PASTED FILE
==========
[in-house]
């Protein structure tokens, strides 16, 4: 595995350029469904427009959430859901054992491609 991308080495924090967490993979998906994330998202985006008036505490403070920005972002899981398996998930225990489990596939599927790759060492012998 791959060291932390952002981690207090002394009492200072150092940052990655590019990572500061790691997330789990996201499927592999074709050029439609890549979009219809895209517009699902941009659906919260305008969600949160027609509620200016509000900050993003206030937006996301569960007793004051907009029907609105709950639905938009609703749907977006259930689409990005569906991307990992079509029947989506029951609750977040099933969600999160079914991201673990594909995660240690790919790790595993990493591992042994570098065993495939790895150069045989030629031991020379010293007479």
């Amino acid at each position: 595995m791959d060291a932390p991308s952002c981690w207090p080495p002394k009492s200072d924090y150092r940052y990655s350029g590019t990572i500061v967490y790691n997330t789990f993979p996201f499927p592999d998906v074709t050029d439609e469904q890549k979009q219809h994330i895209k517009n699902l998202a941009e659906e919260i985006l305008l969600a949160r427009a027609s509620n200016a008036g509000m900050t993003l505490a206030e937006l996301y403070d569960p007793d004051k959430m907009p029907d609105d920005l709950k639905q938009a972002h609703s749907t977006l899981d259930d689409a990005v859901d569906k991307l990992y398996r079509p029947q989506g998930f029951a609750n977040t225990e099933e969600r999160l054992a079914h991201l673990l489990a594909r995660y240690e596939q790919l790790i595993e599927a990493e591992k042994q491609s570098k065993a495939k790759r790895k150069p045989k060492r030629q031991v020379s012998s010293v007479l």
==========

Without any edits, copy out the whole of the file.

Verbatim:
[in-house]
């Protein structure tokens, strides 16, 4: 595995350029469904427009959430859901054992491609 991308080495924090967490993979998906994330998202985006008036505490403070920005972002899981398996998930225990489990596939599927790759060492012998 791959060291932390952002981690207090002394009492200072150092940052990655590019990572500061790691997330789990996201499927592999074709050029439609890549979009219809895209517009699902941009659906919260305008969600949160027609509620200016509000900050993003206030937006996301569960007793004051907009029907609105709950639905938009609703749907977006259930689409990005569906991307990992079509029947989506029951609750977040099933969600999160079914991201673990594909995660240690790919790790595993990493591992042994570098065993495939790895150069045989030629031991020379010293007479």
């Amino acid at each position: 595995m791959d060291a932390p991308s952002c981690w207090p080495p002394k009492s200072d924090y150092r940052y990655s350029g590019t990572i500061v967490y790691n997330t789990f993979p996201f499927p592999d998906v074709t050029d439609e469904q890549k979009q219809h994330i895209k517009n699902l998202a941009e659906e919260i985006l305008l969600a949160r427009a027609s509620n200016a008036g509000m900050t993003l505490a206030e937006l996301y403070d569960p007793d004051k959430m907009p029907d609105d920005l709950k639905q938009a972002h609703s749907t977006l899981d259930d689409a990005v859901d569906k991307l990992y398996r079509p029947q989506g998930f029951a609750n977040t225990e099933e969600r999160l054992a079914h991201l673990l489990a594909r995660y240690e596939q790919l790790i595993e599927a990493e591992k042994q491609s570098k065993a495939k790759r790895k150069p045989k060492r030629q031991v020379s012998s010293v007479l």